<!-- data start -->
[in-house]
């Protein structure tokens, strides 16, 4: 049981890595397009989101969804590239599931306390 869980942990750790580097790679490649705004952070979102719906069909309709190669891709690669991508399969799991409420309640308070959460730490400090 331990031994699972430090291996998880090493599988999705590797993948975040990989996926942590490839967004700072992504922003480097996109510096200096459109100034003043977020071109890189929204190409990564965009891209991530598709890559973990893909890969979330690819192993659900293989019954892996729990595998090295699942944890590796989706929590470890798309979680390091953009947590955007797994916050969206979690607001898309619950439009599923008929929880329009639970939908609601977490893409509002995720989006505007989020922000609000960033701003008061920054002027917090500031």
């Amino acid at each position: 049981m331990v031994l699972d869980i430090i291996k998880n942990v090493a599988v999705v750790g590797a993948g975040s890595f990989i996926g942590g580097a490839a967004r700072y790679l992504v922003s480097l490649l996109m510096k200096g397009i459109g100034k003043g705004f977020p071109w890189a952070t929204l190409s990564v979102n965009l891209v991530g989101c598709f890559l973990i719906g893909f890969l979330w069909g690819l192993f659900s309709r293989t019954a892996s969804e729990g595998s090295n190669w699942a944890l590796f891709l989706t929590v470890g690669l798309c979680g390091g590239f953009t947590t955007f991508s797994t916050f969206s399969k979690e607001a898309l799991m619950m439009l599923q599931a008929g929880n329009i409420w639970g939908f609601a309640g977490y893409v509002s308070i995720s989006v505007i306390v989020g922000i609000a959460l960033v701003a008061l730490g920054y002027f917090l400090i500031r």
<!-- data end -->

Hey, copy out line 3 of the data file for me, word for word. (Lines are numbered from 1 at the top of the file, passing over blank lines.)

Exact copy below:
């Amino acid at each position: 049981m331990v031994l699972d869980i430090i291996k998880n942990v090493a599988v999705v750790g590797a993948g975040s890595f990989i996926g942590g580097a490839a967004r700072y790679l992504v922003s480097l490649l996109m510096k200096g397009i459109g100034k003043g705004f977020p071109w890189a952070t929204l190409s990564v979102n965009l891209v991530g989101c598709f890559l973990i719906g893909f890969l979330w069909g690819l192993f659900s309709r293989t019954a892996s969804e729990g595998s090295n190669w699942a944890l590796f891709l989706t929590v470890g690669l798309c979680g390091g590239f953009t947590t955007f991508s797994t916050f969206s399969k979690e607001a898309l799991m619950m439009l599923q599931a008929g929880n329009i409420w639970g939908f609601a309640g977490y893409v509002s308070i995720s989006v505007i306390v989020g922000i609000a959460l960033v701003a008061l730490g920054y002027f917090l400090i500031r």